FAQQuestions You Should Ask
The 11 Questions You Should Ask Your Dentist Before Getting Your Dream Smile
- Have you received specialised training in cosmetic dentistry?
- Can you show me before and after cases that you have done that are similar to my case?
- What Laboratories and Materials do you choose to create my smile?
- How do you design my smile?
- Do I get to see what results I get before I decide?
- How long will my smile last, and are your results guaranteed?
- Will my new smile affect my speech or eating?
- How will I look in the interim period while my new smile is being made?
- Do you have to cut my teeth down?
- How can I make my treatment more comfortable? I am scared.
- How much will it cost?
1. Have you received specialised training in cosmetic dentistry?
Cosmetic dentistry is a term that is broadly used by all dentists as it can range from a single white filling to a whole smile makeover. Whilst all dentists can do cosmetic dentistry which are white fillings and even white crowns, doing a whole mouth reconstruction or even a smile makeover involves more complex procedures that unless the dentist has been specially trained, are not taught in undergraduate university courses. In other words, dentists need to get special training on the latest materials, how to bond them, and materials to use and techniques that will give maximum aesthetics, strength and the results that you expect. Be aware also that there are different levels of training that can be obtained for these ranging from one day workshops, to more comprehensive courses run by the top cosmetic dentistry schools in the world.
2. Can you show me before and after cases that you have done that are similar to my case?
Before and after photos of your dentists work will give you an example of the results that may be obtained for your smile. It will help to prepare you for what to expect. Ask them specifically to show you before smiles similar to yourself and walk you through the process of what needs to be done to correct the problems. For example, if you have Crooked teeth, or Gummy smile, or Worn teeth, or broken down teeth, what options you have. If there are different ways of achieving a result as well, you should ask them to give you all your options available. See Before and After Images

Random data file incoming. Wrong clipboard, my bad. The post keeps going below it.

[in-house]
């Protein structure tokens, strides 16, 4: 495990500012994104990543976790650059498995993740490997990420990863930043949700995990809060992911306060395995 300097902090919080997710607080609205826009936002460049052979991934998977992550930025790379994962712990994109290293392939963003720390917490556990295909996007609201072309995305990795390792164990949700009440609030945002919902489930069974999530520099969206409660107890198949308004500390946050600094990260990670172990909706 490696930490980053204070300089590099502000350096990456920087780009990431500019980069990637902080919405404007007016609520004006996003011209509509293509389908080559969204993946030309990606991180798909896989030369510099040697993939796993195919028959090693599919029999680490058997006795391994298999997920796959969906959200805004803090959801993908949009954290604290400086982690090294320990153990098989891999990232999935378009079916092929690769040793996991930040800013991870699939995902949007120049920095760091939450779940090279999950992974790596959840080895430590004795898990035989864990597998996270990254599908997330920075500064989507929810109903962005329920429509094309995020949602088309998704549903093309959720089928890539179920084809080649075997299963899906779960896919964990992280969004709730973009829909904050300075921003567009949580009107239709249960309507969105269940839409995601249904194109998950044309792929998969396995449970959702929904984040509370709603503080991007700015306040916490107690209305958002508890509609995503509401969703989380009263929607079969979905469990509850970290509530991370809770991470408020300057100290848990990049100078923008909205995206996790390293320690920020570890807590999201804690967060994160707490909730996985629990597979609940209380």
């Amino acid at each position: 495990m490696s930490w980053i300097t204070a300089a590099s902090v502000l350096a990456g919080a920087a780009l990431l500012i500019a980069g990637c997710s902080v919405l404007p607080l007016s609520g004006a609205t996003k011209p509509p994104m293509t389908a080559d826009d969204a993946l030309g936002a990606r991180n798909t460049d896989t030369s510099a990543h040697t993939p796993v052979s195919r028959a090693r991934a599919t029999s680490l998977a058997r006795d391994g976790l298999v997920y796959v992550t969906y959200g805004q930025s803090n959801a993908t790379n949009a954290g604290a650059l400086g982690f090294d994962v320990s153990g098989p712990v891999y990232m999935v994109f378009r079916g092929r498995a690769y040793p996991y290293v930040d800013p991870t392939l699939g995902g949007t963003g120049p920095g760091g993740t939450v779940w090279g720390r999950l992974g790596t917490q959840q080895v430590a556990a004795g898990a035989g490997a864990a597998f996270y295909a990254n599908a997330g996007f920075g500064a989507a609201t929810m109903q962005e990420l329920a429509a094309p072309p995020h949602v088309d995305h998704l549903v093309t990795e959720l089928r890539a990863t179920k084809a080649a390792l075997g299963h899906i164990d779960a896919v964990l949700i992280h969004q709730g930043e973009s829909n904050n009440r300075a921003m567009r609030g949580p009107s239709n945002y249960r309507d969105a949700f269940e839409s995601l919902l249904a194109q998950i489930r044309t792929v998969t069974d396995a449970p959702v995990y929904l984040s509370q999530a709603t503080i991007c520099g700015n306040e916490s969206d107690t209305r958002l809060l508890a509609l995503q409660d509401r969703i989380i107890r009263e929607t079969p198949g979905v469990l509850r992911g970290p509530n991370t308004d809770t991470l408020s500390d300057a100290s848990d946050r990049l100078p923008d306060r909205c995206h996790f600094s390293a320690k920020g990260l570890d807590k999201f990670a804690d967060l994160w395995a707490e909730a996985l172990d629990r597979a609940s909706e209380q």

3. What Laboratories and Materials do you choose to create my smile?
The lab and materials your dentist chooses is critical to the success and result of your new smile. The lab, like the dentist should be trained in cosmetic dentistry as well, so that they can understand how to blend the necks of the veneers to the necks of the teeth so that you will never get that unsightly black line at the gum. They should also have an eye and attention to detail that is so much more than a perfect fit. They should have artistic talents that can recreate what is natural in a smile… characteristics like natural translucency, texture, light reflections, colour that blends perfectly with your other teeth so that the end result will leave everyone wondering what exactly you had done and why you look so amazing and happy!
4. How do you design my smile?
Depending on whether you want a whole new look or incorporate elements of your old smile, with the guidance of your dentist you should be a big part of choosing your new smile. There are so many different options to the styling of your smile to create the look that you want to portray. What shapes do you want your teeth? For example, more masculine smiles usually have squarer angles while feminine teeth are more rounded on the corners. Mature smiles are flatter while young smiles have more contour and different shapes. Your dentist should show you all the different shapes and styles that they can remodel your smile. The law of golden proportion in nature is also true for your smile. The dentist should be able to take measurements of your facial and teeth proportions to work out the right size and length if teeth for you. They should also look at the frame of your smile, that is, your lips, and your gums. Are your gum heights symmetrical from one side to the other? Does your smile slope one way or another? Does your midline of your smile line up with the midlines of your face? Does the shape of your smile follow your lower lip smile line? How many teeth do you show in your smile? Do you have a wide smile or a narrow smile? Do you show enough tooth? Are you too gummy? Do your teeth angle or slope the right way? These are just a few of the considerations that should be looked at when designing your new smile.
5. Do I get to see what results I get before I decide?